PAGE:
Women of the ages past may not have had the wealth of opportunities that women today do, but those who strived for more found a way to make themselves known. Celebrating females of the Regency who stepped beyond the typical roles of the day, today’s post is about famed French painter Élisabeth Vigée-Lebrun.
Élisabeth Vigée-Lebrun, (born April 16, 1755, Paris, France—died March 30, 1842, Paris), was one of the most successful women artists of her time, particularly noted for her portraits of women.
Her father and first teacher, Louis Vigée, was a noted portraitist who worked chiefly in pastels. In 1776 she married art dealer, J.B.P. Lebrun. Her great opportunity came in 1779 when she was summoned to Versailles to paint a portrait of Queen Marie-Antoinette. The two women became friends, and in subsequent years Vigée-Lebrun painted more than twenty portraits of Marie-Antoinette in a great variety of poses and costumes. She also painted a great number of self-portraits, in the style of various artists whose work she admired. In 1783, because of her friendship with the queen, Vigée-Lebrun was grudgingly accepted into the Royal Academy.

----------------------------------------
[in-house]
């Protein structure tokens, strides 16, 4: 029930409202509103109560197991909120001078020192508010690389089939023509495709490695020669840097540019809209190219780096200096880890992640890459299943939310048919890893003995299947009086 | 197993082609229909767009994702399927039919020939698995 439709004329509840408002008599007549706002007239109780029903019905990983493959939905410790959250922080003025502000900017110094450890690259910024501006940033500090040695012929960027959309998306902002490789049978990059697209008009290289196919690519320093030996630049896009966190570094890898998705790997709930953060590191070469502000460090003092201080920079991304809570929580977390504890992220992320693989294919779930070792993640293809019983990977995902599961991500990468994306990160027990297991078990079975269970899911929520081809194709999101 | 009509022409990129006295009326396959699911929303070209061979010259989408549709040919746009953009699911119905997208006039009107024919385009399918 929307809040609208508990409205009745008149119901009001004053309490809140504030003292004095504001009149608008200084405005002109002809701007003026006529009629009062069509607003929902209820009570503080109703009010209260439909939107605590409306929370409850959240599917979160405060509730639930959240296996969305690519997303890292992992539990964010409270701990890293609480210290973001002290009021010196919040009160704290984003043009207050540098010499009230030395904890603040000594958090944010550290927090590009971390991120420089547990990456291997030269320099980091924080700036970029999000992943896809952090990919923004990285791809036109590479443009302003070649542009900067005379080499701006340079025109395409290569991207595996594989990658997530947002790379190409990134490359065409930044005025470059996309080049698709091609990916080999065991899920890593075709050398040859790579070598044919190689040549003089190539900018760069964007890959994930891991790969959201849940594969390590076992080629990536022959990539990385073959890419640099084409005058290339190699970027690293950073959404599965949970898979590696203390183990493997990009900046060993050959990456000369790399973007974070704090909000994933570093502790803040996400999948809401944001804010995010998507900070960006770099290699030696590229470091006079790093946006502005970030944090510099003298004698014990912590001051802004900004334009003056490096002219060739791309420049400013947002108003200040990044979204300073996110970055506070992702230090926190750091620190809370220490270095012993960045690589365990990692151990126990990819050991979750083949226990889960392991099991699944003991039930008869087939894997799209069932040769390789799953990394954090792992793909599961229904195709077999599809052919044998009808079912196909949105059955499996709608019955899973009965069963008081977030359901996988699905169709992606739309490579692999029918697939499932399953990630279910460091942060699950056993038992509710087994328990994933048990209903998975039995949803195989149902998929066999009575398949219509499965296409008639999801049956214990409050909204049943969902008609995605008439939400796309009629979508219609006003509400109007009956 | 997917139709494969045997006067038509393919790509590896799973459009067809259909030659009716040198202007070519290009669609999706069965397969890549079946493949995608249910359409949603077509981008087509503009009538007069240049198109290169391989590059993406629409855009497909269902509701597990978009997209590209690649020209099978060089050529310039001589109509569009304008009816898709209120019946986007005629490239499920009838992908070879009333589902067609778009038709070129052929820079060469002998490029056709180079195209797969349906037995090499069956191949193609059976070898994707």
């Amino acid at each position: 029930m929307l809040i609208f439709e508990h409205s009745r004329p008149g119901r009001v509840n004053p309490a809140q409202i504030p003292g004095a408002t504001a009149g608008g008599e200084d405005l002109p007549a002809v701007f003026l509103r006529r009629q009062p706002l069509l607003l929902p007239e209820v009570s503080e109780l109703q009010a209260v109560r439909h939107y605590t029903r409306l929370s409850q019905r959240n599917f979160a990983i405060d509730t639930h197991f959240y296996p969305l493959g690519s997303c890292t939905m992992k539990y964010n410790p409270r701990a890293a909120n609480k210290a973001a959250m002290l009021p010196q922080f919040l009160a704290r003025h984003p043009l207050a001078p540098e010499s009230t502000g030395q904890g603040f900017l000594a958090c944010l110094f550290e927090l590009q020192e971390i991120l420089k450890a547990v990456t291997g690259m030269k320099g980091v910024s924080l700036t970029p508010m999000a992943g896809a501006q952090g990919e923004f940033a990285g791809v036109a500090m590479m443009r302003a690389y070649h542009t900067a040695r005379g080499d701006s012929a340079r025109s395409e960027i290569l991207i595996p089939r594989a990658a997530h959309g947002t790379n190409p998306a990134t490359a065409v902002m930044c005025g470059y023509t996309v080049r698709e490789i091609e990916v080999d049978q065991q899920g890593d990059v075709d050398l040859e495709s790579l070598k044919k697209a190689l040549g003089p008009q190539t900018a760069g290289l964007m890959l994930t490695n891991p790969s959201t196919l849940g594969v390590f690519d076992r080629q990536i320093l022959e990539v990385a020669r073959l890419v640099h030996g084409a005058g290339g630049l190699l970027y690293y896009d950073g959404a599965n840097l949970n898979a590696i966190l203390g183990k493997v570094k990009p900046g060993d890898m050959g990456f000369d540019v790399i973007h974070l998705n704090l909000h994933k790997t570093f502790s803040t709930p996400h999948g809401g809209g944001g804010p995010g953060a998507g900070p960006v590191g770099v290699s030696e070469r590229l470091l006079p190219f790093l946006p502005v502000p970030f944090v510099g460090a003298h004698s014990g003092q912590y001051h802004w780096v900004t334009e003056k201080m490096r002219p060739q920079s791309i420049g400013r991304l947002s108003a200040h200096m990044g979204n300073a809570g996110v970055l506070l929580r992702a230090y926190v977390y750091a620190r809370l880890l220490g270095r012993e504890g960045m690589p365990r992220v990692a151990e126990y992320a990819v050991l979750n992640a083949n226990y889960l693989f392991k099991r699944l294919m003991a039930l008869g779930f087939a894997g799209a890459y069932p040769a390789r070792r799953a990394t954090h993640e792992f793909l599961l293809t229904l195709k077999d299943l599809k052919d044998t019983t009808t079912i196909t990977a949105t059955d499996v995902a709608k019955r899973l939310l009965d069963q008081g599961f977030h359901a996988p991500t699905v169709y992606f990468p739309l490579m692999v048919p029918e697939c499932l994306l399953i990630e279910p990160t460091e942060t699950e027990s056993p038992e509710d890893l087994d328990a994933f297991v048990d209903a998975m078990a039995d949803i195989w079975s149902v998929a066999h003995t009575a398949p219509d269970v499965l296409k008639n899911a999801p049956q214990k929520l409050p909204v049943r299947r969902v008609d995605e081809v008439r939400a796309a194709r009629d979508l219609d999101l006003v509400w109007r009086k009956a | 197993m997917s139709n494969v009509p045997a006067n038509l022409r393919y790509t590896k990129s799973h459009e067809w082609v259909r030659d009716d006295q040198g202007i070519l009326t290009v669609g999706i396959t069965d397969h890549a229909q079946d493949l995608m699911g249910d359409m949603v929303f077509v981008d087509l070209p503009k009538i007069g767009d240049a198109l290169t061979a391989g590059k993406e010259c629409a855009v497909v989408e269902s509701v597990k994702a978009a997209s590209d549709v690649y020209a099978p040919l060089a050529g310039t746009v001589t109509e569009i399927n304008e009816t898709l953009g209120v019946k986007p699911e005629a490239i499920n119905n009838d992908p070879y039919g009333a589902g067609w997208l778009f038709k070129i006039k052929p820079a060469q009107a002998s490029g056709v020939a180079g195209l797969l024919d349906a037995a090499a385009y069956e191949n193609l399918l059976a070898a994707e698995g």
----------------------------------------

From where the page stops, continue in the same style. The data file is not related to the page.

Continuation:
On the outbreak of the Revolution in 1789, she left France and for twelve years lived abroad, traveling to Rome, Naples, Vienna, Berlin, St. Petersburg, and Moscow, painting portraits and playing a leading role in society. In 1801 she returned to Paris but, disliking Parisian social life under Napoleon, soon left for London, where she painted portraits of the court and of Lord Byron. Later she went to Switzerland, where she painted a portrait of Mme de Staël, before returning to Paris in 1810. There she continued to paint until her death.
Vigée-Lebrun was a woman of notable wit and charm. Her memoirs, Souvenirs de ma vie (“Reminiscences of My Life”) and the English translation, Memoirs of Madame Vigée Lebrun, provide a lively account of her life and times. She was one of the most technically fluent portraitists of her era, and her pictures are notable for freshness, charm, and sensitivity of presentation. During her career, according to her own account, she painted 900 pictures, including some 600 portraits and about 200 landscapes.